Navigation: part and parcel

Clinical patient navigator, Zamokuhle Mguli, brings relief by explaining that there is no extra cost for navigation, and it is part and parcel to the package of care.


Medical treatment is expensive, even for a common cold. These financial constrains make it difficult for a person to obtain treatment to get rid of a cold as quick as possible. 

Now, can you imagine the concern when you’re diagnosed with a more serious condition, such as breast cancer? The cost of all the medical practitioners that need to be seen is overwhelming. Then, add the tests that need to be performed, the medication and surgery (if needed) and then arranging logistics, like transport, accommodation (if coming from far), and nannies. 

Is your service covered by medical aid?

It’s important for a breast cancer patient to be seen by a navigator; the reason for navigation is to address the barriers of care. Though, patients often don’t know what a navigator is or why they should be seen by one. 

One of the commonly asked questions, when I introduce myself to a patient, is: “Is your service covered  by medical aid?” Why do they ask? It’s because they’re already experiencing the burden of costs and they’re planning financially for their care. This becomes a bigger issue for private patients (cash-paying patients who don’t have medical aid).

The relief in the patient’s voice when I say, “Don’t worry about the costs of my services. I don’t come to you as a private entity. I am employed by the medical centre to offer the navigation service at no cost to you. Navigation comes as part of the ‘package.’” Patients don’t have to pay for the service they get from a navigator. One barrier of care is now already broken as there  is no financial costs to the patient. Then the navigation process becomes easier as there is now a relationship built between the navigator and the patient.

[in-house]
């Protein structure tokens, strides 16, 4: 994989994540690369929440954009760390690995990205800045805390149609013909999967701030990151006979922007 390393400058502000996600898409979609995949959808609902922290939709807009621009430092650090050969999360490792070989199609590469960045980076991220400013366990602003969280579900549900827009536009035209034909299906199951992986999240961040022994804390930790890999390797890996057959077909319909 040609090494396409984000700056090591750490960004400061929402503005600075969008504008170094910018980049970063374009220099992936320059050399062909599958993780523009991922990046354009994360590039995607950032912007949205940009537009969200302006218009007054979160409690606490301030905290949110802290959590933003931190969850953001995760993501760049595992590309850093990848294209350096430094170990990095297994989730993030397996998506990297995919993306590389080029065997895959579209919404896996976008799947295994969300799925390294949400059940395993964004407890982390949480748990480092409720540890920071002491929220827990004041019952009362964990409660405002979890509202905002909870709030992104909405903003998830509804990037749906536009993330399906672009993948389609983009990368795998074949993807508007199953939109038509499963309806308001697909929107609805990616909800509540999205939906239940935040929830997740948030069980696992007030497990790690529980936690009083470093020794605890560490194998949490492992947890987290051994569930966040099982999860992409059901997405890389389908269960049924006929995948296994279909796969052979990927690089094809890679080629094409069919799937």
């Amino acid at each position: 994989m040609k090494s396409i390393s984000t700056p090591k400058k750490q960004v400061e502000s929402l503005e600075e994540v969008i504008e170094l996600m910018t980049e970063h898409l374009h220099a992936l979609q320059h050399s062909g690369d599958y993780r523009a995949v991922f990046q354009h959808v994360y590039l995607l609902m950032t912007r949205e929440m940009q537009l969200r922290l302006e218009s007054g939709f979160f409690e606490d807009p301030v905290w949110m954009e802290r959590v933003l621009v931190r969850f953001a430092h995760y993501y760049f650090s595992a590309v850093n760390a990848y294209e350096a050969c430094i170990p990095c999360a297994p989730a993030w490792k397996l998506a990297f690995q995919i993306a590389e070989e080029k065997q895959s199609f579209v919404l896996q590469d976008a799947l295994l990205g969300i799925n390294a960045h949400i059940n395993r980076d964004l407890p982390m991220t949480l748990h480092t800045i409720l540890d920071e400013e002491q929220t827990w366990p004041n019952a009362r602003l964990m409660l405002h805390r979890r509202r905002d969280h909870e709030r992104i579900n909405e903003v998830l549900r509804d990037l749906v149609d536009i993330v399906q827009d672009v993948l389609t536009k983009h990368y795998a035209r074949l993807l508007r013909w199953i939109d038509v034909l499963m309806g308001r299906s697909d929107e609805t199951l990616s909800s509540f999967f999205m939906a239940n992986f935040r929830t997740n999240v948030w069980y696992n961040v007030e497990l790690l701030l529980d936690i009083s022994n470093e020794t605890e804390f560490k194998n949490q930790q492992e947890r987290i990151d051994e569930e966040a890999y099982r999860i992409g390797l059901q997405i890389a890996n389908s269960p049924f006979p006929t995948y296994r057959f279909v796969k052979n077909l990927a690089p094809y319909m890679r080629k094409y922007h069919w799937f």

How does navigation help you?

The navigator will assist with the coordination of care. This includes communication with the multi-disciplinary team (oncologist, surgeons, radiologist and allied care team, etc.)

Patients can also express their challenges (which may be the barriers of care) to the navigator. Whenever possible, the navigator will sit with the patient and discuss the challenges and will advise accordingly. If there is a need to liaise with a member of the multi-disciplinary team, regarding the barrier identified, the navigator will do this to find a solution, to the barrier, in the best interest of the patient. 

For example, a patient coming from far to receive treatment. Here the navigator will coordinate that the appointments are on the day that the patient is able to travel, and if the patient needs to see more than one doctor, the navigator will organise that the appointments as close to each other as possible. 

There is a relief in the patient’s burden when he/she realises they have someone to assist them in their treatment pathway. This facilitates and improves compliance to treatment as the patient feels like an individual and not just part of a huge number.

Zamokuhle Mguli is a clinical patient navigator at the Netcare Breast Care Centre of Excellence. She has a diploma in Nursing, a certificate in Palliative Care, Bcur Education and Admin. She has worked at Helen Joseph Hospital and Hospice.

MEET OUR EXPERT – Zamokuhle Mguli

Zamokuhle Mguli is a clinical patient navigator at the Netcare Breast Care Centre of Excellence. She has a diploma in Nursing, a certificate in Palliative Care, Bcur Education and Admin. She has worked at Helen Joseph Hospital and Hospice.


Leave a Reply

Your email address will not be published.